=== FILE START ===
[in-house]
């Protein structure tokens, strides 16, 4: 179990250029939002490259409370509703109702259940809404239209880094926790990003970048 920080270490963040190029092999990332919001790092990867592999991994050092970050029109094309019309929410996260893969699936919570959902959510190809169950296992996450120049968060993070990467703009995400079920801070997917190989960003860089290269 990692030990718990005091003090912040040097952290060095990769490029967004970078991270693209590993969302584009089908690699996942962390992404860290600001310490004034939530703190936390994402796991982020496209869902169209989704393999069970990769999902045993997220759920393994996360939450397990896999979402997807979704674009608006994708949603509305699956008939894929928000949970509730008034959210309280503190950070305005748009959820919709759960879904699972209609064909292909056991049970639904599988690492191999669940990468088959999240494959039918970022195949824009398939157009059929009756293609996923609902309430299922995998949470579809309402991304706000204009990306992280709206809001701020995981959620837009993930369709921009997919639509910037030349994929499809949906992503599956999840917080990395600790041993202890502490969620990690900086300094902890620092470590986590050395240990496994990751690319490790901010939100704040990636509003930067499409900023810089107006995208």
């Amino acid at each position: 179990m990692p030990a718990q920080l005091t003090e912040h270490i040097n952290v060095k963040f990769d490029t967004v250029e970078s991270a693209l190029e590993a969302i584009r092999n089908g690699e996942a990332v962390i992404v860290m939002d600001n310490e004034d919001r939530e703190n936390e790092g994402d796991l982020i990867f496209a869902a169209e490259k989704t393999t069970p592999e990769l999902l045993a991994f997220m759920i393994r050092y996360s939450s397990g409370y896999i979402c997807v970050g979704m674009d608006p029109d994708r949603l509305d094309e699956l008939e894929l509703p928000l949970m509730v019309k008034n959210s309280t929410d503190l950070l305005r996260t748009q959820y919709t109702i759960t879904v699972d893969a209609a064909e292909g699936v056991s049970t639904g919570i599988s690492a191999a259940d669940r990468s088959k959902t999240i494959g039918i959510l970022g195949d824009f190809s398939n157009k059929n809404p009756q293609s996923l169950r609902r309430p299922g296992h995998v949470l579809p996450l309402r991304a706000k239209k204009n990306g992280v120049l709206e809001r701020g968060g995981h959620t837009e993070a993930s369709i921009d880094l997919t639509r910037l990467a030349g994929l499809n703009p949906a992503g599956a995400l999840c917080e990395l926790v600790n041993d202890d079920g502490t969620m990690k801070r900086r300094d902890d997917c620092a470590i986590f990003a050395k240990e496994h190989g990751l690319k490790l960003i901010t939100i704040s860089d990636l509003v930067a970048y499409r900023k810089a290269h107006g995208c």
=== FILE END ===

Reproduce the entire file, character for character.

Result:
[in-house]
């Protein structure tokens, strides 16, 4: 179990250029939002490259409370509703109702259940809404239209880094926790990003970048 920080270490963040190029092999990332919001790092990867592999991994050092970050029109094309019309929410996260893969699936919570959902959510190809169950296992996450120049968060993070990467703009995400079920801070997917190989960003860089290269 990692030990718990005091003090912040040097952290060095990769490029967004970078991270693209590993969302584009089908690699996942962390992404860290600001310490004034939530703190936390994402796991982020496209869902169209989704393999069970990769999902045993997220759920393994996360939450397990896999979402997807979704674009608006994708949603509305699956008939894929928000949970509730008034959210309280503190950070305005748009959820919709759960879904699972209609064909292909056991049970639904599988690492191999669940990468088959999240494959039918970022195949824009398939157009059929009756293609996923609902309430299922995998949470579809309402991304706000204009990306992280709206809001701020995981959620837009993930369709921009997919639509910037030349994929499809949906992503599956999840917080990395600790041993202890502490969620990690900086300094902890620092470590986590050395240990496994990751690319490790901010939100704040990636509003930067499409900023810089107006995208």
């Amino acid at each position: 179990m990692p030990a718990q920080l005091t003090e912040h270490i040097n952290v060095k963040f990769d490029t967004v250029e970078s991270a693209l190029e590993a969302i584009r092999n089908g690699e996942a990332v962390i992404v860290m939002d600001n310490e004034d919001r939530e703190n936390e790092g994402d796991l982020i990867f496209a869902a169209e490259k989704t393999t069970p592999e990769l999902l045993a991994f997220m759920i393994r050092y996360s939450s397990g409370y896999i979402c997807v970050g979704m674009d608006p029109d994708r949603l509305d094309e699956l008939e894929l509703p928000l949970m509730v019309k008034n959210s309280t929410d503190l950070l305005r996260t748009q959820y919709t109702i759960t879904v699972d893969a209609a064909e292909g699936v056991s049970t639904g919570i599988s690492a191999a259940d669940r990468s088959k959902t999240i494959g039918i959510l970022g195949d824009f190809s398939n157009k059929n809404p009756q293609s996923l169950r609902r309430p299922g296992h995998v949470l579809p996450l309402r991304a706000k239209k204009n990306g992280v120049l709206e809001r701020g968060g995981h959620t837009e993070a993930s369709i921009d880094l997919t639509r910037l990467a030349g994929l499809n703009p949906a992503g599956a995400l999840c917080e990395l926790v600790n041993d202890d079920g502490t969620m990690k801070r900086r300094d902890d997917c620092a470590i986590f990003a050395k240990e496994h190989g990751l690319k490790l960003i901010t939100i704040s860089d990636l509003v930067a970048y499409r900023k810089a290269h107006g995208c």